If you want to pack a commission meeting in East Lyme, just say the words "Landmark Development" and "Oswegatchie Hills."
The Zoning Commission was as surprised as the to see every seat taken at last night's meeting, but a proposal to construct 840 housing units in Oswegatchie Hills is the sort of agenda item that brings people out in droves.
Landmark Development has been trying for 12 years to gain approval for a housing development on the 236 acres it owns in the hills along the Niantic River. The developer has taken the town to court three times to appeal denials of its applications, typically without much success.
In October 2011, however, Superior Court Judge Stephen Frazzini remanded Landmark's "Application 3," a 2005 request to build 840 units of affordable housing along Caulkins Road in East Lyme, back to the town's Zoning Commission with instructions that the commission change its regulations regarding applications for affordable housing and incorporate a number of amendments proposed by Landmark.
Changing the Rules
At last night's meeting, the Zoning Commission heard for the first time what those changes entail. The draft regulations are still a work in progress but when they are completed, the town will be bound by court order to implement them.
"We can't not pay attention to it," said East Lyme Town Attorney Edward O'Connell. "The Commission was instructed by the court to adopt the regulations Landmark submitted with its 2005 application in amendments."
As Zoning Commission Chairman Marc Salerno pointed out, the proposed changes don't just affect Landmark's proposal. They would apply to all applications involving affordable housing. And there are more of those coming down the pike.
JAG Capital Drive, LLC is also seeking approval for 69 residential affordable housing units on Route 156 and Capital Drive (off Colton Road), which will also require a zoning change from its current designation as a light industrial zone.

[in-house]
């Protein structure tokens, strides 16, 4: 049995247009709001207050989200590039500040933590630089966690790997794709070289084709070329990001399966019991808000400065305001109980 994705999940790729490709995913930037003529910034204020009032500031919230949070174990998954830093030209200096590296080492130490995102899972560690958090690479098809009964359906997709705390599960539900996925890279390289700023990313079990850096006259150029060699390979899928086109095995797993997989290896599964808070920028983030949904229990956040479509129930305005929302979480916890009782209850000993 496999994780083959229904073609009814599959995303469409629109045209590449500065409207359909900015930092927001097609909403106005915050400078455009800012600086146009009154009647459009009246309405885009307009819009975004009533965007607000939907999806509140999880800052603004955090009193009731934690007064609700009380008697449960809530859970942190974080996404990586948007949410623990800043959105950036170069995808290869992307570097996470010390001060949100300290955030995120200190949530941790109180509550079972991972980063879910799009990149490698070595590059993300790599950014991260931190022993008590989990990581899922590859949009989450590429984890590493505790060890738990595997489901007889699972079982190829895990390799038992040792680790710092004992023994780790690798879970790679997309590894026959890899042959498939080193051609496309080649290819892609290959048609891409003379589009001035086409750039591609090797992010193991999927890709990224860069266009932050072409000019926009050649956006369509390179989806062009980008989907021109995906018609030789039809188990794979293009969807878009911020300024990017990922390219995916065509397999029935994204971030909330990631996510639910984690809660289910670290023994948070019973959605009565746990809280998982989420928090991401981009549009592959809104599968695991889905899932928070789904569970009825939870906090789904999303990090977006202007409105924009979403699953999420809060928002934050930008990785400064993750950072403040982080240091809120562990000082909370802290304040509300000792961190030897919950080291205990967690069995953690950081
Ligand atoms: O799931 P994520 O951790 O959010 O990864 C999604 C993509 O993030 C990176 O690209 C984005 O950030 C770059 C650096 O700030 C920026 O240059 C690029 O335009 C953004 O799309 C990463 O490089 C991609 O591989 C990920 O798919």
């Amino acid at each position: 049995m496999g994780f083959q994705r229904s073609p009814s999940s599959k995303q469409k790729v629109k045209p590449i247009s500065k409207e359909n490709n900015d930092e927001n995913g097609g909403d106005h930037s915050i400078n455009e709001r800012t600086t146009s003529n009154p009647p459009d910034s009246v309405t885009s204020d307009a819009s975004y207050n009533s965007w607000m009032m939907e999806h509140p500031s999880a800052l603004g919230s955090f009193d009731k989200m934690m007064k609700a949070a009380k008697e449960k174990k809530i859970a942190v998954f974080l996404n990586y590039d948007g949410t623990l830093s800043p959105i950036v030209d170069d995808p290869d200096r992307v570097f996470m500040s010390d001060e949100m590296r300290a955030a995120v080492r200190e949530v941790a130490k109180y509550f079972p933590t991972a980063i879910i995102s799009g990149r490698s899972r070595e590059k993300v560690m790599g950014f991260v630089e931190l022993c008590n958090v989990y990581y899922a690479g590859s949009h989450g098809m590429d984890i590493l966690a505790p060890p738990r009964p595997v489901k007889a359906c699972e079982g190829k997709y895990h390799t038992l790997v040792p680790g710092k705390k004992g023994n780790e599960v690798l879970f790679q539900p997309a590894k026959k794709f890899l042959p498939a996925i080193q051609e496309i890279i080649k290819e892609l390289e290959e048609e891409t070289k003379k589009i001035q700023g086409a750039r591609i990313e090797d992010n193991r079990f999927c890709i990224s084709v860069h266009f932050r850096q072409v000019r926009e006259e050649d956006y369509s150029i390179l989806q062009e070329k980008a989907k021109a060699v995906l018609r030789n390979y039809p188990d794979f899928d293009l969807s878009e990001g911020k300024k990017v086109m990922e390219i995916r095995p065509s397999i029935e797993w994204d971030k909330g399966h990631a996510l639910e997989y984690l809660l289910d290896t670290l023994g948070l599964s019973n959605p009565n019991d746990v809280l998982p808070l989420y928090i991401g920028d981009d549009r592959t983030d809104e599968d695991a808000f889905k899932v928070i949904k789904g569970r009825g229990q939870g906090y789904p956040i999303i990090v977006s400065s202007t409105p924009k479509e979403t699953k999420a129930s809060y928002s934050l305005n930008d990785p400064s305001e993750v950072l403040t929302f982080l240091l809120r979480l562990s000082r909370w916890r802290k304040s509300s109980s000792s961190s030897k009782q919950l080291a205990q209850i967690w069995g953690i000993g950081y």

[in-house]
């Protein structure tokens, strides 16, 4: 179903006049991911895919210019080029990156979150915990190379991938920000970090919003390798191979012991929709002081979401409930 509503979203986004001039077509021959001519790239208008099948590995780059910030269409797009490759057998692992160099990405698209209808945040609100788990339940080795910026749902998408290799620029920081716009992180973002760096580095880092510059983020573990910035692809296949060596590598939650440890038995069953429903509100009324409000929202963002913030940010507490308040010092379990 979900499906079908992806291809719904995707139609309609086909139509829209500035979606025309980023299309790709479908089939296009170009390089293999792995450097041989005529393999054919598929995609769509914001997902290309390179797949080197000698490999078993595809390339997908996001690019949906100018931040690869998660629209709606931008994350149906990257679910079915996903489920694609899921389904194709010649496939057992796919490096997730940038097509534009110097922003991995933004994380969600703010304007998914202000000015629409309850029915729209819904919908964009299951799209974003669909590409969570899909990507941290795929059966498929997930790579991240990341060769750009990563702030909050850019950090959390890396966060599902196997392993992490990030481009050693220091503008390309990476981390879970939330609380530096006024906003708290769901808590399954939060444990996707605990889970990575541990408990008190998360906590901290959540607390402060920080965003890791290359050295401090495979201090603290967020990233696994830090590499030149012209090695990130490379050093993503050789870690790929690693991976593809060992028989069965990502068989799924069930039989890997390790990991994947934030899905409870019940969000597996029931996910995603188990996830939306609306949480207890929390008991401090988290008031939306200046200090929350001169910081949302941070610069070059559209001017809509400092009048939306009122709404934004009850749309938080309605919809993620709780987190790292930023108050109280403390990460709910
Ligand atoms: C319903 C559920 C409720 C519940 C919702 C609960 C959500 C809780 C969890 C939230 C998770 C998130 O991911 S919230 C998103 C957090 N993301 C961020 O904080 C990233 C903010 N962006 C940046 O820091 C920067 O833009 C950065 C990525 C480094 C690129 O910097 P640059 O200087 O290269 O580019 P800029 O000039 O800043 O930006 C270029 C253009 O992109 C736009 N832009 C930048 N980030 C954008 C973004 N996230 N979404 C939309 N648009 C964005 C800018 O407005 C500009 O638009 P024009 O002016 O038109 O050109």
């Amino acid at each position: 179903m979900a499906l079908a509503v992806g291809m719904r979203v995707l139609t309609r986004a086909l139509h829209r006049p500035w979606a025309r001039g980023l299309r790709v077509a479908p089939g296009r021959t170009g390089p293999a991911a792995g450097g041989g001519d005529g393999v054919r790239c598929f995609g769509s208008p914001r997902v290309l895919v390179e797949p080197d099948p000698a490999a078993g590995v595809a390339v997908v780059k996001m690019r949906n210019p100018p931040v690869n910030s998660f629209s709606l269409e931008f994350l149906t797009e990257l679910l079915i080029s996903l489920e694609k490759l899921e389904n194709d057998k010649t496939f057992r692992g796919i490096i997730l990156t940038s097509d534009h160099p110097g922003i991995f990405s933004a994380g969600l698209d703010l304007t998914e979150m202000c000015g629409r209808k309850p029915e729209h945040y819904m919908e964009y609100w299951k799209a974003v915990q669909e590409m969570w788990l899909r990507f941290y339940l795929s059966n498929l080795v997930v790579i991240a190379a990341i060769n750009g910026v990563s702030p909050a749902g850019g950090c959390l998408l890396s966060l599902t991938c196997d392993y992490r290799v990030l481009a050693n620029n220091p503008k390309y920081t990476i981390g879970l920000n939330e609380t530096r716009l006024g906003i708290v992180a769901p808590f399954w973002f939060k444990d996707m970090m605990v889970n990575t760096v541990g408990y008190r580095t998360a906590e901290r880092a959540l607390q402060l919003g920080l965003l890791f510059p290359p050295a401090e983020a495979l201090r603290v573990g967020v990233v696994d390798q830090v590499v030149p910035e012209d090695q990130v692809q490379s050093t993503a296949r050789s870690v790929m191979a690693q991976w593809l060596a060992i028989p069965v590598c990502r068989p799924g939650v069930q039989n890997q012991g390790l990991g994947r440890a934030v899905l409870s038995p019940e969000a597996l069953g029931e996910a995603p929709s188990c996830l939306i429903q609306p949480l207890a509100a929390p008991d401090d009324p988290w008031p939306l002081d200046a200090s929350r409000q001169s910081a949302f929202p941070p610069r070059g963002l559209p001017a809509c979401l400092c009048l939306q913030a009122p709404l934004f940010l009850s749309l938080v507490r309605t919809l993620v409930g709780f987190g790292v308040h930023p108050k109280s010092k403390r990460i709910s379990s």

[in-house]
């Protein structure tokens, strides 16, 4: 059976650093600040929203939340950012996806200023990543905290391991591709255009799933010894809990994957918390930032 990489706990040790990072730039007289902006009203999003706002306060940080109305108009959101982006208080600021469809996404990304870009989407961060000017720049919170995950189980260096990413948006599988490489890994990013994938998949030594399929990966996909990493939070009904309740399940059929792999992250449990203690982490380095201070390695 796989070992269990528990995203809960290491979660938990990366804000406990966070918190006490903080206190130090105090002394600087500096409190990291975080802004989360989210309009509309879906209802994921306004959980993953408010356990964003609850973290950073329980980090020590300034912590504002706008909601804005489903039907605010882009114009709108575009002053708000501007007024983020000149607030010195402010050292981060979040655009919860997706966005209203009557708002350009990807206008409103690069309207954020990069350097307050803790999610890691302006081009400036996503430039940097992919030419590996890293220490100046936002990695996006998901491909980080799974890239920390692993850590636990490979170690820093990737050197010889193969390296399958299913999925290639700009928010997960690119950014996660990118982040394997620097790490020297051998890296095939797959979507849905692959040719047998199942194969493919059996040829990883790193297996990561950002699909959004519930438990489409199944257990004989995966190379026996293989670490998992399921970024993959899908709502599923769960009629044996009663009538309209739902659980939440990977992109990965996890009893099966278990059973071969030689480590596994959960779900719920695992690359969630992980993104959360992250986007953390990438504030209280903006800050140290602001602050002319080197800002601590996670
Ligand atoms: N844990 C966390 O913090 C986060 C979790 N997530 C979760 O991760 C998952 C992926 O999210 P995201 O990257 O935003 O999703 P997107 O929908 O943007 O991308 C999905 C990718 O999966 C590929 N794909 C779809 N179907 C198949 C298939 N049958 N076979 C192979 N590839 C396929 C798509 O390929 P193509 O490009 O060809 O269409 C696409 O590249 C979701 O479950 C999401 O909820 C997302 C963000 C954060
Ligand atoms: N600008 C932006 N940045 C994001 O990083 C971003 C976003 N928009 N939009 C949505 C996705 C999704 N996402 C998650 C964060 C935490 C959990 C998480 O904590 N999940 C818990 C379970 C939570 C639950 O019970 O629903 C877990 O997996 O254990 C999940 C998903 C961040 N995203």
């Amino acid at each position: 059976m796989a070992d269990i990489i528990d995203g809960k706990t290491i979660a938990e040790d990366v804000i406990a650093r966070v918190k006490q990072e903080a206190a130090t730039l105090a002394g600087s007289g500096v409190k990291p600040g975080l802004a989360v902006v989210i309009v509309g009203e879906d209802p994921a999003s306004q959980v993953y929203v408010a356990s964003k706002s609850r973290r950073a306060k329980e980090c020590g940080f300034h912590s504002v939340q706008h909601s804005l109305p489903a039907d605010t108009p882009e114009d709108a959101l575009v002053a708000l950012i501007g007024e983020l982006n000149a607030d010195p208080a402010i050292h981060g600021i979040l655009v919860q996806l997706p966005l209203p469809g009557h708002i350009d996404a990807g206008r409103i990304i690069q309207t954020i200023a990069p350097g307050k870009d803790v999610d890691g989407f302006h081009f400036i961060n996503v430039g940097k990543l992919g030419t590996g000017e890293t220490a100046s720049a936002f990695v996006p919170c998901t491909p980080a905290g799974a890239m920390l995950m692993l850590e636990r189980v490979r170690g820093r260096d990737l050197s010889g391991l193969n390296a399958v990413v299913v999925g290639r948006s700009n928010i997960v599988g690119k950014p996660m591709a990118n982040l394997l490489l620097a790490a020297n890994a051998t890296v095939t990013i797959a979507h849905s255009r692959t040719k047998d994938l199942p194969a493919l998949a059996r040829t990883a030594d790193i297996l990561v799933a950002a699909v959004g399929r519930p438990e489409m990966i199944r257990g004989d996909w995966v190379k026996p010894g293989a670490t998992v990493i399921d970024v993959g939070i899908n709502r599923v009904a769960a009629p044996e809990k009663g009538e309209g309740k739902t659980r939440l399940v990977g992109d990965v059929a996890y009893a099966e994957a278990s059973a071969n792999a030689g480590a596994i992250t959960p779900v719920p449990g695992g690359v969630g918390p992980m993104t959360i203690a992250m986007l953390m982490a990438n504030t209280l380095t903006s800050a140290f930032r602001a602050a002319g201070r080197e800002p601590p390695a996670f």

The town has no objection to seeing more affordable housing created in East Lyme but the location and size of Landmark Development's housing has a lot of people concerned.
Friends of Oswegatchie Hills Nature Preserve and are two nonprofits dedicated to the conservation and preservation of Oswegatchie and the Niantic River and both vehemently oppose the housing development Landmark has in mind.
Opponents say the initial proposal for 840 housing units is just the first phase of a development that may ultimately include anywhere from 1518 to 1720 housing units. Friends of the Oswegatchie Hills Nature Preserve say even the lower number would increase the town's population by about 20 percent.
"Landmark's appetite for incredibly high density development is a recipe for environmental disaster," wrote Michael Dunn, Friends of the Oswegatchie Hills director for land acquisitions and legal issues, in a statement handed out at last night's meeting.
"Much of the property would be clear cut, blasted and covered with impervious surfaces," he wrote. "The resulting impact could push the Niantic River beyond the tipping point of even being marginally safe for recreational water sports."
A Time To Talk
There was no opportunity for public comment at last night's meeting, but the zoning regulation changes will be presented at a public hearing at the Zoning Commission's next meeting in two weeks. That's when people are planning to sound off about it.
The zoning regulation changes by no means assure final approval of the project, even though Landmark will have had a hand in writing the new rules governing the application process. The judge leaves the final decision to the discretion of the Zoning Commission, which will take into account environmental impact of the development.
Judge Fazzini's ruling also has no impact on other agencies that are involved in approving proposals for any new housing development. Those include Inland Wetlands, Coastal Area Management, Water and Sewer, and may include the Department of Energy and Environmental Protection, the State Traffic Commission, and the Gateway Commission.
Those opposed to Landmark's proposed housing development plan to fight it every step of the way.
"We have learned through this legal process that the only thing a judge can weigh during an anticipated future appeal is the testimony that was put in the record during the original application process," wrote Dunn.
"The developer is attempting to use the affordable housing statute as a blunt instrument to beat the town into submitting to a development of inappropriately high density with complete disregard for the environment," Dunn wrote. "But this battle for preservation is far from over and we believe we will prevail."